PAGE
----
As symbols, tefillin are not widely understood. The Greeks called them “phylacteries” – amulets – because they perceived them to be charms designed to protect Jews’ spiritual cleanliness. In modern times, many Jews seem to feel uneasy about tefillin because their symbolic value does not translate smoothly into American culture. Moreover, tefillin are not worn on Shabbat or on festival days, which is when the largest number of Jews gather for prayer. Many Jews do not often see tefillin in use.

Inside the tefillin’s small black leather box, the one which is worn on the arm, there is a piece of parchment with four Torah passages written on it. The four passages are:

  • Exodus 13:1-10
  • Exodus 13:11-16
  • Deuteronomy 6:4-9
  • Deuteronomy 11:13-21

As you can see, this morning’s parashah is the only one that contains more than one of these tefillin passages.

It is not easy to pinpoint why Jews are commanded to wear tefillin. However, if someone had set out to invent a physical reminder of slavery, it is hard to imagine a more effective one than tefillin. A slave’s strength and the work of his hands belong to his master. (The leather straps of the tefillin are wrapped around the arm and the hand.) The products of the slave’s creativity and thought likewise are the property of his master. (Tefillin also are placed on the head.) We who have been freed from slavery accept the opportunity to envision ourselves as former slaves every day, and to remind ourselves that our freedom must have a higher purpose.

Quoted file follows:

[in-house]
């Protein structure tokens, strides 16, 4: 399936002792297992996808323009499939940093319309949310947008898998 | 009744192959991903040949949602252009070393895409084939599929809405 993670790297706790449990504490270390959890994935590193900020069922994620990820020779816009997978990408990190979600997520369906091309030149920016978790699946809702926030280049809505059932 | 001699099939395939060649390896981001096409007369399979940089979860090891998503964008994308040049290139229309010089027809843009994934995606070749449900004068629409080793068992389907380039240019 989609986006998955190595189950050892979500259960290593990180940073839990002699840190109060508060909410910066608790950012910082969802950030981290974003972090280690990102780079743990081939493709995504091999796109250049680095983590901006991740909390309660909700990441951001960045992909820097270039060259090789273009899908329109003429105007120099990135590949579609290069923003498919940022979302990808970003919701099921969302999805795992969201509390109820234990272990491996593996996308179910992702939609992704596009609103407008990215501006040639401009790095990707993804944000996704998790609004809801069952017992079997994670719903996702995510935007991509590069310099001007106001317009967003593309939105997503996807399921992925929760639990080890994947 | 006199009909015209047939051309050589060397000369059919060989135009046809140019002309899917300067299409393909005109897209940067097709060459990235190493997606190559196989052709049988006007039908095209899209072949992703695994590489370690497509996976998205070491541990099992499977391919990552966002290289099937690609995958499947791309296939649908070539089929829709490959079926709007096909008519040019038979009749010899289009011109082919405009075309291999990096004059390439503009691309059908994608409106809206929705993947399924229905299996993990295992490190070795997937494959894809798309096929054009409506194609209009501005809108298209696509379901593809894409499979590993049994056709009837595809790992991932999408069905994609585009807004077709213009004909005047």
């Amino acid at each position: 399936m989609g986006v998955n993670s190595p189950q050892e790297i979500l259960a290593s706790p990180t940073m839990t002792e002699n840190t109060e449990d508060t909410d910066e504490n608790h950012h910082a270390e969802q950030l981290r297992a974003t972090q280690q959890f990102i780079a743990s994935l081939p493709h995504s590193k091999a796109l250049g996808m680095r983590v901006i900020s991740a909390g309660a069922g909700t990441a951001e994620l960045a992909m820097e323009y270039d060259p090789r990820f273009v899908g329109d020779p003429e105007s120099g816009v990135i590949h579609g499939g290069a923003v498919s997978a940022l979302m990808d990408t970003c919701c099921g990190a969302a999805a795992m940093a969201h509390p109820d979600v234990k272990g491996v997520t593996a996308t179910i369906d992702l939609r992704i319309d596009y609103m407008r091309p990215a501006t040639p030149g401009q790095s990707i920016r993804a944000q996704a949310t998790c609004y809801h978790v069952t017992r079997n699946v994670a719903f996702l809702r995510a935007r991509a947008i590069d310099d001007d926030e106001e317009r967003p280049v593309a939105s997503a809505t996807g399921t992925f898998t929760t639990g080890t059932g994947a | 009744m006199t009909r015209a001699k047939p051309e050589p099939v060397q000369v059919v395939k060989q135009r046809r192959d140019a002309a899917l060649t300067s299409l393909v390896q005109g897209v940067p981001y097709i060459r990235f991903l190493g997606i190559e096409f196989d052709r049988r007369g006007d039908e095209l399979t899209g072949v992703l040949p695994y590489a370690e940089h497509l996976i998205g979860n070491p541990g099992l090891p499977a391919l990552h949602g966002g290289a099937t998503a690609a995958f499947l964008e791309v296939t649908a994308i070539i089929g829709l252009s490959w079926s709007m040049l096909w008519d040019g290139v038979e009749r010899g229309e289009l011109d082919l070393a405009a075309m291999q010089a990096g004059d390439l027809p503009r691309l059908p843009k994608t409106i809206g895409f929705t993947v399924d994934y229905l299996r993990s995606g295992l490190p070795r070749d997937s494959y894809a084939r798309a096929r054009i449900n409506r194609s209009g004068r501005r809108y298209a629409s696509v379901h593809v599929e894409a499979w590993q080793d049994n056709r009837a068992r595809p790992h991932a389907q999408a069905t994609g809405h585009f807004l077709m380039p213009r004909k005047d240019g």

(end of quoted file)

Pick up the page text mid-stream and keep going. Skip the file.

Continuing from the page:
If Jews wear tefillin to remind ourselves that God freed us from slavery in Egypt, it would be nice to know that God, too, views this relationship as a special one. In an imaginative passage in the Talmud, it is suggested that God has tefillin of His own. Since God was neither a slave in Egypt nor the descendant of a slave, the content of His “personal” tefillin would be different from the content of ours. According to this passage in Brachot 6a, the text inside God’s tefillin reads: “And who is like Your people Israel, unique throughout the world?” (This passage, borrowed from II Samuel 7:23, is recited weekly in our liturgy for Shabbat afternoons.)

When the tefillin are wound around the fingers, the following verses are said:

And I will espouse you forever:
I will espouse you with righteousness and justice,
And with goodness and mercy,
And I will espouse you with faithfulness;
Then you shall be devoted to the Lord.
(Hosea 2:21-22)

Is there a reason why the rabbis might have chosen a verse with the word “espousal” for the act of winding the tefillin on your fingers? Is there a relationship between those words and the idea of tefillin as a sign of commitment to God when we take the few moments each weekday to bind God’s word to us?

For an exploration of the early history of tefillin, see the notable essay on “T’fillin and M’zuzot” by Jeffrey H. Tigay in Etz Hayim, pages 1464-1467. This essay may also be found in the smaller volume Etz Hayim: Study Companion.